China launches mis­sion to far side of the moon

The Olympian - - News - BY CHRISTOPHER BODEEN As­so­ci­ated Press

China launched a ground­break­ing mis­sion Satur­day to land a space­craft on the largely un­ex­plored far side of the moon, demon­strat­ing its grow­ing am­bi­tions as a space power to ri­val Rus­sia, the Euro­pean Union and the U.S.

A Long March 3B rocket car­ry­ing a lu­nar probe blasted off at 2:23 a.m. from the Xichang Satel­lite Launch Cen­ter in Sichuan Prov­ince in south­west­ern China, the of­fi­cial Xin­hua News Agency said.

With its Chang’e 4 mis­sion, China hopes to be the first coun­try to make a soft land­ing, which is a land­ing of a space­craft dur­ing which no se­ri­ous dam­age is in­curred. The moon’s far side is also known as the dark side be­cause it faces away from Earth and re­mains com­par­a­tively un­known. It has a dif­fer­ent com­po­si­tion than sites on the near side, where pre­vi­ous mis­sions have landed.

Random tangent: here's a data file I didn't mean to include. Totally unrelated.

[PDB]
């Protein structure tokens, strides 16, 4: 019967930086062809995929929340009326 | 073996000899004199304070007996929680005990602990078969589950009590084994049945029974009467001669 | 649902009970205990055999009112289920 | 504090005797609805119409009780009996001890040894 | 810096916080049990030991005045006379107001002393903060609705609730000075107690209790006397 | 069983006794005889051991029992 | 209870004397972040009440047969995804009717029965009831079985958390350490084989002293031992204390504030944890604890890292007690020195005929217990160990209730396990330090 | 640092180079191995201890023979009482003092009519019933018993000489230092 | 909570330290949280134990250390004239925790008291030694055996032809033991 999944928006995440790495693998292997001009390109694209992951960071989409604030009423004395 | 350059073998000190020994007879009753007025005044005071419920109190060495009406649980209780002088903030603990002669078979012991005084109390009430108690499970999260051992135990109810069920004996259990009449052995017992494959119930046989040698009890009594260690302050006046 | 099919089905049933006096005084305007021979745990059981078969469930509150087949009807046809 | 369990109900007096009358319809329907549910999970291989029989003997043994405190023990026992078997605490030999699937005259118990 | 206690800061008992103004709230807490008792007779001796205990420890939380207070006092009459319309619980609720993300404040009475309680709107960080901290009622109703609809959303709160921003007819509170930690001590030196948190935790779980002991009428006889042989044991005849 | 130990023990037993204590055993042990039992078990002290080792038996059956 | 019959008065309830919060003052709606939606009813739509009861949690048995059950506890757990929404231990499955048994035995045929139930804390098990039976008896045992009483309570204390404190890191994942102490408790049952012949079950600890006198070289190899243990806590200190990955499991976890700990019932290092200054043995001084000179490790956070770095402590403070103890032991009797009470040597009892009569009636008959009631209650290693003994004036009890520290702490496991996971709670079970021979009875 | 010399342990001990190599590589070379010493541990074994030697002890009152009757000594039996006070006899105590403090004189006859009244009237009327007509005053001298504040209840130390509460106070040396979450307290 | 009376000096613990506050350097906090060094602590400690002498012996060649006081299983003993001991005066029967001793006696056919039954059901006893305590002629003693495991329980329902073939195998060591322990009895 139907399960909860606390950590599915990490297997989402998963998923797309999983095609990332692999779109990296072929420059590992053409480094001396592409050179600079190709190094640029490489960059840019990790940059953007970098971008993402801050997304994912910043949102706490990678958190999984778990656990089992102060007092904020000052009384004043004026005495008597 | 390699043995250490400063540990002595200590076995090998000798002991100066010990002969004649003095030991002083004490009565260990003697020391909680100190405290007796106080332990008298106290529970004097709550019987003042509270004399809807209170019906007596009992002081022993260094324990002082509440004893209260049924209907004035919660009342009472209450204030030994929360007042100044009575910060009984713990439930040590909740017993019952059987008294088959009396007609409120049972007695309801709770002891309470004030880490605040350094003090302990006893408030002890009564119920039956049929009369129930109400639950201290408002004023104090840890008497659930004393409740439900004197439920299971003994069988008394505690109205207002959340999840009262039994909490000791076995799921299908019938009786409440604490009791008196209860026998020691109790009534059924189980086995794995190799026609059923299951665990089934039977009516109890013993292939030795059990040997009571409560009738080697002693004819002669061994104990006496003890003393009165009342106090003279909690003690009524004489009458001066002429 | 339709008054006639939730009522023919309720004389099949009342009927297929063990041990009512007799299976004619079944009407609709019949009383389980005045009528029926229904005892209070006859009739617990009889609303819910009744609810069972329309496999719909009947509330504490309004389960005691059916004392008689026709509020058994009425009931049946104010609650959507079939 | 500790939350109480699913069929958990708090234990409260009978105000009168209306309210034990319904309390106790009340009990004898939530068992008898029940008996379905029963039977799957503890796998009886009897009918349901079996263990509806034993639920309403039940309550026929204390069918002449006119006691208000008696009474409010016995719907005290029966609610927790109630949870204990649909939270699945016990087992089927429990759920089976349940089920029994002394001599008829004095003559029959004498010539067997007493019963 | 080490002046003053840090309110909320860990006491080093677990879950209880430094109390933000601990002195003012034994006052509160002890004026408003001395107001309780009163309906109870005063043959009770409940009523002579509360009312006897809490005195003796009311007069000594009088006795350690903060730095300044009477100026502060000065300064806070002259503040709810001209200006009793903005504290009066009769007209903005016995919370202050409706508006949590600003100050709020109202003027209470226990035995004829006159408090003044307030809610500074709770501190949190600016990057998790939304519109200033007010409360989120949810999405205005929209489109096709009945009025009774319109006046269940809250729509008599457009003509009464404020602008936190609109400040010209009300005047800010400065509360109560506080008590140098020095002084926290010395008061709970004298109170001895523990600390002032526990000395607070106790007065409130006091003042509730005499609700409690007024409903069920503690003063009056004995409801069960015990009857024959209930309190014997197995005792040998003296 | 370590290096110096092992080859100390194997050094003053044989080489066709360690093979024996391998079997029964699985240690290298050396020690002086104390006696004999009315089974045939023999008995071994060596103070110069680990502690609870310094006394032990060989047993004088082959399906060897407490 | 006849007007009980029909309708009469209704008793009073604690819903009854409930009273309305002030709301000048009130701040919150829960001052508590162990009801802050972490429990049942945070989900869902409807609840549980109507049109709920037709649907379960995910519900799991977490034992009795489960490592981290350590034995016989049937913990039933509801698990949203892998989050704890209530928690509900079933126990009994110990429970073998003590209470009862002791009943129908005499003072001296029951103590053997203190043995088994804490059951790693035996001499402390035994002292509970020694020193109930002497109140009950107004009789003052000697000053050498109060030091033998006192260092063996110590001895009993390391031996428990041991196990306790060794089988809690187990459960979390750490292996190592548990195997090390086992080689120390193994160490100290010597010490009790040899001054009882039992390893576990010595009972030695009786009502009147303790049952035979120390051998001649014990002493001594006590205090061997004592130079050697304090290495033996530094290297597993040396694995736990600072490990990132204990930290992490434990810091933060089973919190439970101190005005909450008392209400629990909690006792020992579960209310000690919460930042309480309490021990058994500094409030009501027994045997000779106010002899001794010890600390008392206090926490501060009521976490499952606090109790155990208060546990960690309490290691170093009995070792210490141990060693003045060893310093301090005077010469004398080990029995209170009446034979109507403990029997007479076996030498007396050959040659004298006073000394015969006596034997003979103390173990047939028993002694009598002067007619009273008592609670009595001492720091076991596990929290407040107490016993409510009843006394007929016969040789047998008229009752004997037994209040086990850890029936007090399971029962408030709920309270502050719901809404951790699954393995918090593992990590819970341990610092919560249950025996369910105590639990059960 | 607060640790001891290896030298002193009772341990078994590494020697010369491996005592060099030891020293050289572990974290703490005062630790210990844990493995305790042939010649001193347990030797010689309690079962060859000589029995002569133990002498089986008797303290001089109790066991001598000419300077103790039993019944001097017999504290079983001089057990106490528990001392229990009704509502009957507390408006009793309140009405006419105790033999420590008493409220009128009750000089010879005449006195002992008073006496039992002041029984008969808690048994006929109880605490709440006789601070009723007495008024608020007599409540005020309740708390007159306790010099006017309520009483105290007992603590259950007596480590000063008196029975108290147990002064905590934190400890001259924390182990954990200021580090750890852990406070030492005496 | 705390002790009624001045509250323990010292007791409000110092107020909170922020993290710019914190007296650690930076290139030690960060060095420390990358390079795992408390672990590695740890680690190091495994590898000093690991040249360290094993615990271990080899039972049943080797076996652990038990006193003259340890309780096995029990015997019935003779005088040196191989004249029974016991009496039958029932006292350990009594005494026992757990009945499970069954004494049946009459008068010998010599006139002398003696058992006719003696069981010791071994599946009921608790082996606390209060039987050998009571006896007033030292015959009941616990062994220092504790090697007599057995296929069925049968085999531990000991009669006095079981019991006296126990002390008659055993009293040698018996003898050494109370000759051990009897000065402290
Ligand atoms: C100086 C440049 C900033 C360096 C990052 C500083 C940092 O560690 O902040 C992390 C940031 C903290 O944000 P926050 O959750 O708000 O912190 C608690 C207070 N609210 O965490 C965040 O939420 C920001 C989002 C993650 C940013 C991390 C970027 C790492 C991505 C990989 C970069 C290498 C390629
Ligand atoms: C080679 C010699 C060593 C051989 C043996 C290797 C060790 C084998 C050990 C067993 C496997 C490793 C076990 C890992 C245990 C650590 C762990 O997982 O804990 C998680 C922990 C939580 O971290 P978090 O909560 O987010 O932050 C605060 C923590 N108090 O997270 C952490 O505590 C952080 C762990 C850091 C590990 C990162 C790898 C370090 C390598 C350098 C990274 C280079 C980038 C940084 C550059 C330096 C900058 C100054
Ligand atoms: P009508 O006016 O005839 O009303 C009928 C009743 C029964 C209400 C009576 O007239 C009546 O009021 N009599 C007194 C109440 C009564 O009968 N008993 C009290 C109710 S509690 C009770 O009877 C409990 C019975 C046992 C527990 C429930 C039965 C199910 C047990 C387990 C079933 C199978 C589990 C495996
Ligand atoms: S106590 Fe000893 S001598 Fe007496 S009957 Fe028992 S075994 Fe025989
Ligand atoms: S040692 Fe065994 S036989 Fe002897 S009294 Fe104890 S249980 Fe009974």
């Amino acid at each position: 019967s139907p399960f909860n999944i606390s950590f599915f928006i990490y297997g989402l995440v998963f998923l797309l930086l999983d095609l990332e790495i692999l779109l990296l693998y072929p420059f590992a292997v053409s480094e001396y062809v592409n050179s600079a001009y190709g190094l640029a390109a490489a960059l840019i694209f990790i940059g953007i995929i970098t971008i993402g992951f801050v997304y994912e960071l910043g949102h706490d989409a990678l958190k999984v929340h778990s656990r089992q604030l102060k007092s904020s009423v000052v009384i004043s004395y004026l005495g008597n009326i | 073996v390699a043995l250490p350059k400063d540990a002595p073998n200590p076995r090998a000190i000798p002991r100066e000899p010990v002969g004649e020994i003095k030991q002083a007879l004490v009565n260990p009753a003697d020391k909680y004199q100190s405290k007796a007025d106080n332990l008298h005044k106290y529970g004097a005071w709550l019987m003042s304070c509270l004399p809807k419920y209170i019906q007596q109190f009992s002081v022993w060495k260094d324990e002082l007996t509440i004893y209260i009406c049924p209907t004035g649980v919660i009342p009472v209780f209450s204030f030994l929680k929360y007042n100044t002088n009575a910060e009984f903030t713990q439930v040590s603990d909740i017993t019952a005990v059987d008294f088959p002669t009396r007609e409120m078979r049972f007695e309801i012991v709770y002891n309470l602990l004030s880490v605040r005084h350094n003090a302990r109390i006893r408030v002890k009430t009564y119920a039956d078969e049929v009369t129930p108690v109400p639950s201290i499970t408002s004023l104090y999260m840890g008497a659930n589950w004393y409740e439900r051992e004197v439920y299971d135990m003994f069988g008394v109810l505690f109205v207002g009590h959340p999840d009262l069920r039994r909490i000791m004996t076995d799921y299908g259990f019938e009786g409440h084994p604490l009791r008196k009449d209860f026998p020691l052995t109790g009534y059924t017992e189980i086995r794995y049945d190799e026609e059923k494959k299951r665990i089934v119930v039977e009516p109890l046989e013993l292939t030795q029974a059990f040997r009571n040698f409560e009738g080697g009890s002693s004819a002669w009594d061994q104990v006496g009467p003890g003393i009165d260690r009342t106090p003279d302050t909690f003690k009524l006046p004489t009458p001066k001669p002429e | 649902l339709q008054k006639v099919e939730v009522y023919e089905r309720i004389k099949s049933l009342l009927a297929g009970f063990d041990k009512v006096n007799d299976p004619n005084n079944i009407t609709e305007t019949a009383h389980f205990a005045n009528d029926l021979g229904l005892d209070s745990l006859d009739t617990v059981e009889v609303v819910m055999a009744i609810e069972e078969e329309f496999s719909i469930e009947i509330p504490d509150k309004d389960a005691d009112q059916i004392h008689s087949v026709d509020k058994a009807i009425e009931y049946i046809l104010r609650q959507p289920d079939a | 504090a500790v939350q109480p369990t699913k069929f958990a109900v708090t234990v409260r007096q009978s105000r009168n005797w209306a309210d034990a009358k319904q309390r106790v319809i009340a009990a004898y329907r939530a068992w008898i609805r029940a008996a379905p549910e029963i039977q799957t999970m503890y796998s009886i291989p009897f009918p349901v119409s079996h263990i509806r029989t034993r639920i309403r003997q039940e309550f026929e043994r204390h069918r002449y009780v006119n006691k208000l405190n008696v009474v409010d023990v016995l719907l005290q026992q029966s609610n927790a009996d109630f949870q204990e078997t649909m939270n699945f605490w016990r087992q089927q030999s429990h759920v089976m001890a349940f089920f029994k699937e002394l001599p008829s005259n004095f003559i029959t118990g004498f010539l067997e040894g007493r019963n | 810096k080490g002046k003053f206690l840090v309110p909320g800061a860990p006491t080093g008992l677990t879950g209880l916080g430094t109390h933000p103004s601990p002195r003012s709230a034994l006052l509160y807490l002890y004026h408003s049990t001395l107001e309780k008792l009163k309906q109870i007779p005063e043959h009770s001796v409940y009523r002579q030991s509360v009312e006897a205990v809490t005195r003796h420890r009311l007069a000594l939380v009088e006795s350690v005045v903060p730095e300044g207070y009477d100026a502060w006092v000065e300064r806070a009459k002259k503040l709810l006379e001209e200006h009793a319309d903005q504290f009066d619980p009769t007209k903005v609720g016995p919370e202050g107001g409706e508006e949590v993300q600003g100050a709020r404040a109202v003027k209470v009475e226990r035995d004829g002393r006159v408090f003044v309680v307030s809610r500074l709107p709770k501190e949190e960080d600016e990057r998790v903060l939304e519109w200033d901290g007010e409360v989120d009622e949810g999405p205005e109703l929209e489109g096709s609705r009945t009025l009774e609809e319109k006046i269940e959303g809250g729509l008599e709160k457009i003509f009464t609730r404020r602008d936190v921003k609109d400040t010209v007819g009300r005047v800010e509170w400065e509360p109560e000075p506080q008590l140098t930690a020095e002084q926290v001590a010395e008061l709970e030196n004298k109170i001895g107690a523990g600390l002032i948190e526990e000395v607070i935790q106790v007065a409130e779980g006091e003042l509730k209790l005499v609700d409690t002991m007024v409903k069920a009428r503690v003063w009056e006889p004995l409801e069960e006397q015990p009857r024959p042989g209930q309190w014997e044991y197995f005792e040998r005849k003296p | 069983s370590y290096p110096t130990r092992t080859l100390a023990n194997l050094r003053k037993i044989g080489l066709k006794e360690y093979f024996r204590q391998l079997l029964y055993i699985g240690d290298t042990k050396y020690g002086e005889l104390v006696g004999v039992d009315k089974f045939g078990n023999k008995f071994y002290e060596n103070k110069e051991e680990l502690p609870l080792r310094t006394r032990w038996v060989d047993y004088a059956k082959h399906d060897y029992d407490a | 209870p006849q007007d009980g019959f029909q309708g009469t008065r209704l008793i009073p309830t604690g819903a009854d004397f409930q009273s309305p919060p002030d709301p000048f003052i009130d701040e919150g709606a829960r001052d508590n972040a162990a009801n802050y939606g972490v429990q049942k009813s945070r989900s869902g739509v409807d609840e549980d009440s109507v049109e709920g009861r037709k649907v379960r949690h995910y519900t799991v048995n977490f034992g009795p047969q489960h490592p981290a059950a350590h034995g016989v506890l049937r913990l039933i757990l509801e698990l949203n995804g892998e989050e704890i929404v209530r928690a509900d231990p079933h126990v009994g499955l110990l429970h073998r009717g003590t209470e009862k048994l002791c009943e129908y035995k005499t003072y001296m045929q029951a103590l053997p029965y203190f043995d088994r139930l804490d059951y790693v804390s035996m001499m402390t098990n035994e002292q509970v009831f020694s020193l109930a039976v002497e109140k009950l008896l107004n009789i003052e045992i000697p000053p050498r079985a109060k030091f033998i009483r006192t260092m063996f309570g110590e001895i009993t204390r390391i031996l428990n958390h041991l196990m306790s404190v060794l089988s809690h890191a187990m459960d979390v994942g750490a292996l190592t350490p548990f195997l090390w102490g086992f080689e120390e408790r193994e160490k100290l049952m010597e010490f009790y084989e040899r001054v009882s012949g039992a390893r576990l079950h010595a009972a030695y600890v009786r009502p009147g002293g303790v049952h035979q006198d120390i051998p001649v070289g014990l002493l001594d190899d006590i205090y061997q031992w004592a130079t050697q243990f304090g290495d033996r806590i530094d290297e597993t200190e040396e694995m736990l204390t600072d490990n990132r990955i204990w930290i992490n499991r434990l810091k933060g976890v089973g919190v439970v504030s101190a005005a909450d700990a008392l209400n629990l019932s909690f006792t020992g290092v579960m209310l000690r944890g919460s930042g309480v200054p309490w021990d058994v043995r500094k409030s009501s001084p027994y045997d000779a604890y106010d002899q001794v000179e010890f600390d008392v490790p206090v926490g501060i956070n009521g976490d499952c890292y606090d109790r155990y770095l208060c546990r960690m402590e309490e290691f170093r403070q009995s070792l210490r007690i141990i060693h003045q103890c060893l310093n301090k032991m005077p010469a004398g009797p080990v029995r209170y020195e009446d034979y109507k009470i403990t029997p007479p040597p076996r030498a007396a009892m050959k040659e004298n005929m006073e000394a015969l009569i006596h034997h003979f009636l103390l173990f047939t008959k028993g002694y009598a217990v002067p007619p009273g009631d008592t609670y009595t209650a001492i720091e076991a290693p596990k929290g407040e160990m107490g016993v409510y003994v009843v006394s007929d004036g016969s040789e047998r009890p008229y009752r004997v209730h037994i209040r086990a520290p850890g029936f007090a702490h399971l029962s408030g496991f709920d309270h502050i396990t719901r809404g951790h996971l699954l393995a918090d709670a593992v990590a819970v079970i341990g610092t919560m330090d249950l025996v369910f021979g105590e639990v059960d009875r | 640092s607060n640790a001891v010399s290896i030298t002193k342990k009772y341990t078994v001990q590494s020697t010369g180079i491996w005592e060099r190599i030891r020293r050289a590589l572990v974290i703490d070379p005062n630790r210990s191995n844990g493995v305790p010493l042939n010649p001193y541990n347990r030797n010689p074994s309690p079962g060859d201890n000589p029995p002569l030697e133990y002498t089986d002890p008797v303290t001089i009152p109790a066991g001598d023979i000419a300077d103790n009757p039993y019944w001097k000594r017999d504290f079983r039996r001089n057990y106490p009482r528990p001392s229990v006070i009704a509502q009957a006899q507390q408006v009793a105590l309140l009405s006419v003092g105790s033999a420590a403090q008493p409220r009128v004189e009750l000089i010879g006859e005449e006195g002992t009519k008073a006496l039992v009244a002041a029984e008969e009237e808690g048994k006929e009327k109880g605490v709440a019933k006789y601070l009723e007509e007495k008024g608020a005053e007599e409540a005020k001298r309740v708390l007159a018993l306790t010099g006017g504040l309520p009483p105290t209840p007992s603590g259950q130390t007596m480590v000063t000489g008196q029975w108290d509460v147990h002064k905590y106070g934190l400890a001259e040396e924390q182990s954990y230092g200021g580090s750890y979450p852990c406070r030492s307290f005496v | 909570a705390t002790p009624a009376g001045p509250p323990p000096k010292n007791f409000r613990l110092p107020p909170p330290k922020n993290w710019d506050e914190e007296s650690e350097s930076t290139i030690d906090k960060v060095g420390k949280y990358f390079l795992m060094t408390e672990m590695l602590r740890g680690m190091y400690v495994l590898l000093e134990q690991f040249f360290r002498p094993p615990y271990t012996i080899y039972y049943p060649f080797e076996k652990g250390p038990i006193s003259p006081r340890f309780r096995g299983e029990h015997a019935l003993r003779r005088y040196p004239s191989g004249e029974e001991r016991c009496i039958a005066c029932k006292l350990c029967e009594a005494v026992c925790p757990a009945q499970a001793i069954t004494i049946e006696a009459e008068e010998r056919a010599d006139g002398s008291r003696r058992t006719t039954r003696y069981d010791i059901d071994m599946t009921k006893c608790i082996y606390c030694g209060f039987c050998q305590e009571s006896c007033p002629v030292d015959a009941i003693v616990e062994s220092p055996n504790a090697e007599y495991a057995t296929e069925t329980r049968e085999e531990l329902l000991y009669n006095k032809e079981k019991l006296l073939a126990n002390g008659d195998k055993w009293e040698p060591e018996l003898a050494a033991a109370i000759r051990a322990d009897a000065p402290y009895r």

If suc­cess­ful, the mis­sion would pro­pel the Chi­nese space pro­gram to a lead­ing po­si­tion in one of the most im­por­tant ar­eas of lu­nar ex­plo­ration.

China landed its Yutu, or “Jade Rab­bit.” rover on the moon five years ago and plans to send its Chang’e 5 probe there next year and have it re­turn to Earth with sam­ples – the first time that will have been done since 1976. A crewed lu­nar mis­sion is also un­der con­sid­er­a­tion.

TONY OVERMAN tover­[email protected]­olympian.com

An ATF agent pho­to­graphs the burned-out Je­ho­vah’s Wit­ness King­dom Hall on Sixth Av­enue in Lacey on Fri­day.

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